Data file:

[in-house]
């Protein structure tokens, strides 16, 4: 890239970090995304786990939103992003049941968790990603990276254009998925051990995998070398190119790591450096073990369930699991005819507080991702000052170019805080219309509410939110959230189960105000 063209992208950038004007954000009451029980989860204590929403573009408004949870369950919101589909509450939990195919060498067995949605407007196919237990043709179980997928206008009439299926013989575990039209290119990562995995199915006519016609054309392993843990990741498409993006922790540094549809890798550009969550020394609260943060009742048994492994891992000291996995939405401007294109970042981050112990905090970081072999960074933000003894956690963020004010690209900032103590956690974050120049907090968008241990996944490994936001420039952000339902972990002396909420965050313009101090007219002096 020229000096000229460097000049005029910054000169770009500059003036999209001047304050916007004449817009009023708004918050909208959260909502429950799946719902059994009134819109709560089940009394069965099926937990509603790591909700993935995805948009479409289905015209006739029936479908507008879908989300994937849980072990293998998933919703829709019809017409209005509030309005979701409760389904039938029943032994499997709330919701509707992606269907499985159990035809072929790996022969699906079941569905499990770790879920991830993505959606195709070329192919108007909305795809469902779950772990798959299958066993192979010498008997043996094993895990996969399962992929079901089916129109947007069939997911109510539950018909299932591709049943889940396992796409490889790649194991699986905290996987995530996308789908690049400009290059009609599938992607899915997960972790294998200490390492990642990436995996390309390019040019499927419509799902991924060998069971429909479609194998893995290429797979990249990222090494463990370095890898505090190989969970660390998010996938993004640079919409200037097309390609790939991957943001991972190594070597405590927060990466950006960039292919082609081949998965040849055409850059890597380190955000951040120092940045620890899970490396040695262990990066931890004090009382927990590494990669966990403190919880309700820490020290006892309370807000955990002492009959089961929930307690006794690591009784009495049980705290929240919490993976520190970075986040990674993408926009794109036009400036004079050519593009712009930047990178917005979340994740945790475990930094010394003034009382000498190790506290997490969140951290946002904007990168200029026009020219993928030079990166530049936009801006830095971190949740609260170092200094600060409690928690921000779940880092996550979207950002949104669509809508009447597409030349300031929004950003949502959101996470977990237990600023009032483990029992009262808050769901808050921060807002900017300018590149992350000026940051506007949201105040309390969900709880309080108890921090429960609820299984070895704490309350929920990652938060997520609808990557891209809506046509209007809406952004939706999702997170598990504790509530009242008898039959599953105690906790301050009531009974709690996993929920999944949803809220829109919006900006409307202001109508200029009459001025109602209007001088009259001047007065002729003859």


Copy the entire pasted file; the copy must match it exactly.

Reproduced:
[in-house]
């Protein structure tokens, strides 16, 4: 890239970090995304786990939103992003049941968790990603990276254009998925051990995998070398190119790591450096073990369930699991005819507080991702000052170019805080219309509410939110959230189960105000 063209992208950038004007954000009451029980989860204590929403573009408004949870369950919101589909509450939990195919060498067995949605407007196919237990043709179980997928206008009439299926013989575990039209290119990562995995199915006519016609054309392993843990990741498409993006922790540094549809890798550009969550020394609260943060009742048994492994891992000291996995939405401007294109970042981050112990905090970081072999960074933000003894956690963020004010690209900032103590956690974050120049907090968008241990996944490994936001420039952000339902972990002396909420965050313009101090007219002096 020229000096000229460097000049005029910054000169770009500059003036999209001047304050916007004449817009009023708004918050909208959260909502429950799946719902059994009134819109709560089940009394069965099926937990509603790591909700993935995805948009479409289905015209006739029936479908507008879908989300994937849980072990293998998933919703829709019809017409209005509030309005979701409760389904039938029943032994499997709330919701509707992606269907499985159990035809072929790996022969699906079941569905499990770790879920991830993505959606195709070329192919108007909305795809469902779950772990798959299958066993192979010498008997043996094993895990996969399962992929079901089916129109947007069939997911109510539950018909299932591709049943889940396992796409490889790649194991699986905290996987995530996308789908690049400009290059009609599938992607899915997960972790294998200490390492990642990436995996390309390019040019499927419509799902991924060998069971429909479609194998893995290429797979990249990222090494463990370095890898505090190989969970660390998010996938993004640079919409200037097309390609790939991957943001991972190594070597405590927060990466950006960039292919082609081949998965040849055409850059890597380190955000951040120092940045620890899970490396040695262990990066931890004090009382927990590494990669966990403190919880309700820490020290006892309370807000955990002492009959089961929930307690006794690591009784009495049980705290929240919490993976520190970075986040990674993408926009794109036009400036004079050519593009712009930047990178917005979340994740945790475990930094010394003034009382000498190790506290997490969140951290946002904007990168200029026009020219993928030079990166530049936009801006830095971190949740609260170092200094600060409690928690921000779940880092996550979207950002949104669509809508009447597409030349300031929004950003949502959101996470977990237990600023009032483990029992009262808050769901808050921060807002900017300018590149992350000026940051506007949201105040309390969900709880309080108890921090429960609820299984070895704490309350929920990652938060997520609808990557891209809506046509209007809406952004939706999702997170598990504790509530009242008898039959599953105690906790301050009531009974709690996993929920999944949803809220829109919006900006409307202001109508200029009459001025109602209007001088009259001047007065002729003859």